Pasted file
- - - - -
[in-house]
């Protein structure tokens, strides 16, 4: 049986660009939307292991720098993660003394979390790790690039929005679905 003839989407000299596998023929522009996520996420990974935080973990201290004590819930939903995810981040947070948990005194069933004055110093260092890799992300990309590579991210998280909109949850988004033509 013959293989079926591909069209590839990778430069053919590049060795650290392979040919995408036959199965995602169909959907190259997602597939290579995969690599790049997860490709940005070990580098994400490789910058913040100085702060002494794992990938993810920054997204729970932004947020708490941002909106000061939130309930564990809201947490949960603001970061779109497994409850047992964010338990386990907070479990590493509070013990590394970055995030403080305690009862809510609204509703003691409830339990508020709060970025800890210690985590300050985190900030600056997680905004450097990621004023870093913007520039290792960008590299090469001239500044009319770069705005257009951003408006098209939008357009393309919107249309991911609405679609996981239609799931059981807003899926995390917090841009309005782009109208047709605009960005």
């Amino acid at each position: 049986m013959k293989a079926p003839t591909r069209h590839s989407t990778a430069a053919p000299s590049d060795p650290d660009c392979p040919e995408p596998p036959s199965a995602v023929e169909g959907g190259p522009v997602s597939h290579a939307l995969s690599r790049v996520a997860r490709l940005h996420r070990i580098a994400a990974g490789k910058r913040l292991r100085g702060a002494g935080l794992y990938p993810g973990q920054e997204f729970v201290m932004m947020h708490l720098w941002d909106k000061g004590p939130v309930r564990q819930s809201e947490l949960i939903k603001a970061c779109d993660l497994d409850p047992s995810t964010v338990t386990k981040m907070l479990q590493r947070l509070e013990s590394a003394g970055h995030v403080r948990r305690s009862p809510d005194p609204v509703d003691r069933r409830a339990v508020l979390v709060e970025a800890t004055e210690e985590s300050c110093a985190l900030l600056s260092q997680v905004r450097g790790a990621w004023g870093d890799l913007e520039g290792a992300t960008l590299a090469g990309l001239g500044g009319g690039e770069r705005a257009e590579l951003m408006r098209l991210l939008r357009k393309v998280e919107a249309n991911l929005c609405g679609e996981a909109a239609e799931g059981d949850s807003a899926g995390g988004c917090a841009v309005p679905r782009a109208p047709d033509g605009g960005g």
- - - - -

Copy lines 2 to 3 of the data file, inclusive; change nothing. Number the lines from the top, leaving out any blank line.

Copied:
């Protein structure tokens, strides 16, 4: 049986660009939307292991720098993660003394979390790790690039929005679905 003839989407000299596998023929522009996520996420990974935080973990201290004590819930939903995810981040947070948990005194069933004055110093260092890799992300990309590579991210998280909109949850988004033509 013959293989079926591909069209590839990778430069053919590049060795650290392979040919995408036959199965995602169909959907190259997602597939290579995969690599790049997860490709940005070990580098994400490789910058913040100085702060002494794992990938993810920054997204729970932004947020708490941002909106000061939130309930564990809201947490949960603001970061779109497994409850047992964010338990386990907070479990590493509070013990590394970055995030403080305690009862809510609204509703003691409830339990508020709060970025800890210690985590300050985190900030600056997680905004450097990621004023870093913007520039290792960008590299090469001239500044009319770069705005257009951003408006098209939008357009393309919107249309991911609405679609996981239609799931059981807003899926995390917090841009309005782009109208047709605009960005």
């Amino acid at each position: 049986m013959k293989a079926p003839t591909r069209h590839s989407t990778a430069a053919p000299s590049d060795p650290d660009c392979p040919e995408p596998p036959s199965a995602v023929e169909g959907g190259p522009v997602s597939h290579a939307l995969s690599r790049v996520a997860r490709l940005h996420r070990i580098a994400a990974g490789k910058r913040l292991r100085g702060a002494g935080l794992y990938p993810g973990q920054e997204f729970v201290m932004m947020h708490l720098w941002d909106k000061g004590p939130v309930r564990q819930s809201e947490l949960i939903k603001a970061c779109d993660l497994d409850p047992s995810t964010v338990t386990k981040m907070l479990q590493r947070l509070e013990s590394a003394g970055h995030v403080r948990r305690s009862p809510d005194p609204v509703d003691r069933r409830a339990v508020l979390v709060e970025a800890t004055e210690e985590s300050c110093a985190l900030l600056s260092q997680v905004r450097g790790a990621w004023g870093d890799l913007e520039g290792a992300t960008l590299a090469g990309l001239g500044g009319g690039e770069r705005a257009e590579l951003m408006r098209l991210l939008r357009k393309v998280e919107a249309n991911l929005c609405g679609e996981a909109a239609e799931g059981d949850s807003a899926g995390g988004c917090a841009v309005p679905r782009a109208p047709d033509g605009g960005g």